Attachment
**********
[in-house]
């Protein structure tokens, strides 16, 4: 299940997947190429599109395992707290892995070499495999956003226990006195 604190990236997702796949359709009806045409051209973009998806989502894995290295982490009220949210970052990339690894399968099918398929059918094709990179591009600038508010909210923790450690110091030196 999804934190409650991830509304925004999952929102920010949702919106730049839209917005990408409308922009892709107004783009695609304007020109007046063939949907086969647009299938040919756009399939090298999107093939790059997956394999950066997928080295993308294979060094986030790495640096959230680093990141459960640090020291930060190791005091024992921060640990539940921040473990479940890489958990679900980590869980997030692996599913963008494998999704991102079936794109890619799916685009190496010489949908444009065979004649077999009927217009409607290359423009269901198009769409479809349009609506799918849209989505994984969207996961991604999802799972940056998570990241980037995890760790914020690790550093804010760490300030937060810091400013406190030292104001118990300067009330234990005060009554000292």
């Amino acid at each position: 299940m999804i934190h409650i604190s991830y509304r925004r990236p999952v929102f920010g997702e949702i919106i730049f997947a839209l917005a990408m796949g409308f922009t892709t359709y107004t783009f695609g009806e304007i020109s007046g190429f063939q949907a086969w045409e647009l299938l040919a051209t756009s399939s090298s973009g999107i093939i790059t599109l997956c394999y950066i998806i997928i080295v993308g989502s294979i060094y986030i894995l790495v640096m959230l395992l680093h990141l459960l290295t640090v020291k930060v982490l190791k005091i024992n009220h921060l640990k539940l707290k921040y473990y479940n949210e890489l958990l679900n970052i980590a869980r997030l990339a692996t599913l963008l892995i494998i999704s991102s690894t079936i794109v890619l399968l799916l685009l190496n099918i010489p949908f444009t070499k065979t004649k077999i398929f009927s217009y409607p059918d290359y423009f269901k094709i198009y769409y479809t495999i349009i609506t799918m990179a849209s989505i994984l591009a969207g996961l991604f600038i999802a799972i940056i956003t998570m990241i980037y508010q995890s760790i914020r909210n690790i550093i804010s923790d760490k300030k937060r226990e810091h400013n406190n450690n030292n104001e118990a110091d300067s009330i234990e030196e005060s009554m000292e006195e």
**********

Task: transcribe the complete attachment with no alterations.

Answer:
[in-house]
């Protein structure tokens, strides 16, 4: 299940997947190429599109395992707290892995070499495999956003226990006195 604190990236997702796949359709009806045409051209973009998806989502894995290295982490009220949210970052990339690894399968099918398929059918094709990179591009600038508010909210923790450690110091030196 999804934190409650991830509304925004999952929102920010949702919106730049839209917005990408409308922009892709107004783009695609304007020109007046063939949907086969647009299938040919756009399939090298999107093939790059997956394999950066997928080295993308294979060094986030790495640096959230680093990141459960640090020291930060190791005091024992921060640990539940921040473990479940890489958990679900980590869980997030692996599913963008494998999704991102079936794109890619799916685009190496010489949908444009065979004649077999009927217009409607290359423009269901198009769409479809349009609506799918849209989505994984969207996961991604999802799972940056998570990241980037995890760790914020690790550093804010760490300030937060810091400013406190030292104001118990300067009330234990005060009554000292």
């Amino acid at each position: 299940m999804i934190h409650i604190s991830y509304r925004r990236p999952v929102f920010g997702e949702i919106i730049f997947a839209l917005a990408m796949g409308f922009t892709t359709y107004t783009f695609g009806e304007i020109s007046g190429f063939q949907a086969w045409e647009l299938l040919a051209t756009s399939s090298s973009g999107i093939i790059t599109l997956c394999y950066i998806i997928i080295v993308g989502s294979i060094y986030i894995l790495v640096m959230l395992l680093h990141l459960l290295t640090v020291k930060v982490l190791k005091i024992n009220h921060l640990k539940l707290k921040y473990y479940n949210e890489l958990l679900n970052i980590a869980r997030l990339a692996t599913l963008l892995i494998i999704s991102s690894t079936i794109v890619l399968l799916l685009l190496n099918i010489p949908f444009t070499k065979t004649k077999i398929f009927s217009y409607p059918d290359y423009f269901k094709i198009y769409y479809t495999i349009i609506t799918m990179a849209s989505i994984l591009a969207g996961l991604f600038i999802a799972i940056i956003t998570m990241i980037y508010q995890s760790i914020r909210n690790i550093i804010s923790d760490k300030k937060r226990e810091h400013n406190n450690n030292n104001e118990a110091d300067s009330i234990e030196e005060s009554m000292e006195e």